as you get to there from the
left,
531
00:42:38,000 --> 00:42:41,000
the height first increases and
then decreases.
532
00:42:41,000 --> 00:42:44,000
It goes for a maximum at that
point.
533
00:42:44,000 --> 00:42:47,000
So, at that point,
the partial derivative is zero
534
00:42:47,000 --> 00:42:53,000
with respect to x.
And the same here.
535
00:42:53,000 --> 00:42:59,000
Now, let's find partial h over
partial y less than zero.
536
00:42:59,000 --> 00:43:03,000
That means if we go north we
should go down.
537
00:43:03,000 --> 00:43:07,000
Well, which one is it,
top or bottom?
538
00:43:07,000 --> 00:43:11,000
Top. Yes.
Here, if you go north,
539
00:43:11,000 --> 00:43:16,000
then you go from 2200 down to
2100.
540
00:43:16,000 --> 00:43:23,000
This is where the point is.
Now, the problem here was also
541
00:43:23,000 --> 00:43:25,000
asking you to estimate partial h
over partial y.
542
00:43:25,000 --> 00:43:28,000
And if you were curious how you
would do that,
543
00:43:28,000 --> 00:43:33,000
well, you would try to figure
out how long it takes before you
544
00:43:33,000 --> 00:43:42,000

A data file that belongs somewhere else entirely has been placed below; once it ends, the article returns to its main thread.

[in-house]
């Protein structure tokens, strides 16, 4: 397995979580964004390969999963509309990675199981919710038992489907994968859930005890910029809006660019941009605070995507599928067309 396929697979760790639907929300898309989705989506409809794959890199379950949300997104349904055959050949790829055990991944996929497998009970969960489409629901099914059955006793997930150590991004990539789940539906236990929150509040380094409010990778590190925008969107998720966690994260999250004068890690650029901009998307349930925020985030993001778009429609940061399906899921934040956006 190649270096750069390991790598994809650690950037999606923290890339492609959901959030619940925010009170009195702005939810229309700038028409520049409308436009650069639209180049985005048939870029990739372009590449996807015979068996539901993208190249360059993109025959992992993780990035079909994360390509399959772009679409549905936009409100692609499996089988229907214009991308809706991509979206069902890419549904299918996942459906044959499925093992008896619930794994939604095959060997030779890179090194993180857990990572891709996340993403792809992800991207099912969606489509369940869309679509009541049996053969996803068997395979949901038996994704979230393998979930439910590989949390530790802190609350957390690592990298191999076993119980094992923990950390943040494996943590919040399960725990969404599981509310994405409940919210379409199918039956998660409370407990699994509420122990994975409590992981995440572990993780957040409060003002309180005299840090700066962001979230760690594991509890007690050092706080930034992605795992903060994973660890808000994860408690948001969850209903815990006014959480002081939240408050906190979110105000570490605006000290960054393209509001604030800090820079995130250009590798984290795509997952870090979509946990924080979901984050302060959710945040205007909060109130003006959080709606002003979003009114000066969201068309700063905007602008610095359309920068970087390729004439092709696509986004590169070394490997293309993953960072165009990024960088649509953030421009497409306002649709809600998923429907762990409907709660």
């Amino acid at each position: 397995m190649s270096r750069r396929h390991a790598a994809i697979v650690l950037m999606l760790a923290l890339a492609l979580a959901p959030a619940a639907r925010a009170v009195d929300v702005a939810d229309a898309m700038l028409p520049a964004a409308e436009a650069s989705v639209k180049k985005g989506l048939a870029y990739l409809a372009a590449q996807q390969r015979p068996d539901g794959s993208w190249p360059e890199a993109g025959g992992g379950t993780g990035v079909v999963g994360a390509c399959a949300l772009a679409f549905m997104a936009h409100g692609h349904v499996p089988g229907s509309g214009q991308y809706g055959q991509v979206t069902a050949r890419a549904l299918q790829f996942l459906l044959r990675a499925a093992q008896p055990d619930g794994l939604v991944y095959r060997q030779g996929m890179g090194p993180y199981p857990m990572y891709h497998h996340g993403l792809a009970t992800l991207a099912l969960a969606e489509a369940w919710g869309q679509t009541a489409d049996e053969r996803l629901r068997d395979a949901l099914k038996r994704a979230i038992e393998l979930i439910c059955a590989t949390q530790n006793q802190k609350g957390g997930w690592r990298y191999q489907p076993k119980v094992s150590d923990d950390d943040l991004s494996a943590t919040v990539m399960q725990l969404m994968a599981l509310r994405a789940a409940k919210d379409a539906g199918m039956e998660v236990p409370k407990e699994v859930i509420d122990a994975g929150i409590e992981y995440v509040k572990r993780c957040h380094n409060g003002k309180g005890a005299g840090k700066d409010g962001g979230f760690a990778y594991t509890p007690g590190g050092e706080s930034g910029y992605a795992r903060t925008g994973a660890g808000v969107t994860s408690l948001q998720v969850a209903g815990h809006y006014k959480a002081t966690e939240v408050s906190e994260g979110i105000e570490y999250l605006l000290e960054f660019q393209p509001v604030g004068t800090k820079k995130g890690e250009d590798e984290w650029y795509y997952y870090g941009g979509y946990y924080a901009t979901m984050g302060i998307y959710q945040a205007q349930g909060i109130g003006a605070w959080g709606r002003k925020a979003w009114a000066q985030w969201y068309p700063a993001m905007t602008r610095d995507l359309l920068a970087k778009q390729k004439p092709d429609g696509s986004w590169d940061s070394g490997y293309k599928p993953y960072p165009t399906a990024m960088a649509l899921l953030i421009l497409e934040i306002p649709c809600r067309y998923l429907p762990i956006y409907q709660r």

reach the next level curve.
To go from here to here,
545
00:43:42,000 --> 00:43:47,000
to go from Q to this new point,
say Q prime,
546
00:43:47,000 --> 00:43:49,000
the change in y,
well, you would have to read
547
00:43:49,000 --> 00:43:56,000
the scale,
which was down here,
548
00:43:56,000 --> 00:44:00,000
would be about something like
300.
549
00:44:00,000 --> 00:44:04,000
What is the change in height
when you go from Q to Q prime?
550
00:44:04,000 --> 00:44:07,000
Well, you go down from 2200 to
2100.
551
00:44:07,000 --> 00:44:14,000
That is actually minus 100
exactly.
552
00:44:14,000 --> 00:44:19,000
OK?
And so delta h over delta y is
553
00:44:19,000 --> 00:44:27,000
about minus one-third,
well, minus 100 over 300 which
554
00:44:27,000 --> 00:44:35,000
is minus one-third.
And that is an approximation
555
00:44:35,000 --> 00:44:43,000
for partial derivative.
So, that is how you would do it.
556
00:44:43,000 --> 00:44:48,000
Now, let me go back to other
things.
557
00:44:48,000 --> 00:44:52,000
If you look at this practice
exam, basically there is a bit
558
00:44:52,000 --> 00:44:56,000
of everything and it is kind of
fairly representative of what
559
00:44:56,000 --> 00:45:00,000
might happen on Tuesday.
There will be a mix of easy
560
00:45:00,000 --> 00:45:03,000
problems and of harder problems.
Expect something about
561
00:45:03,000 --> 00:45:05,000
computing gradients,
approximations,
562
00:45:05,000 --> 00:45:08,000
rate of change.
Expect a problem about reading
563
00:45:08,000 --> 00:45:13,000
a contour plot.
Expect one about a min/max
564
00:45:13,000 --> 00:45:15,000
problem,
something about Lagrange
565
00:45:15,000 --> 00:45:17,000
multipliers,
something about the chain rule
566
00:45:17,000 --> 00:45:20,000
and something about constrained
partial derivatives.
567
00:45:20,000 --> 00:45:22,000
I mean pretty much all the
topics are going to be there.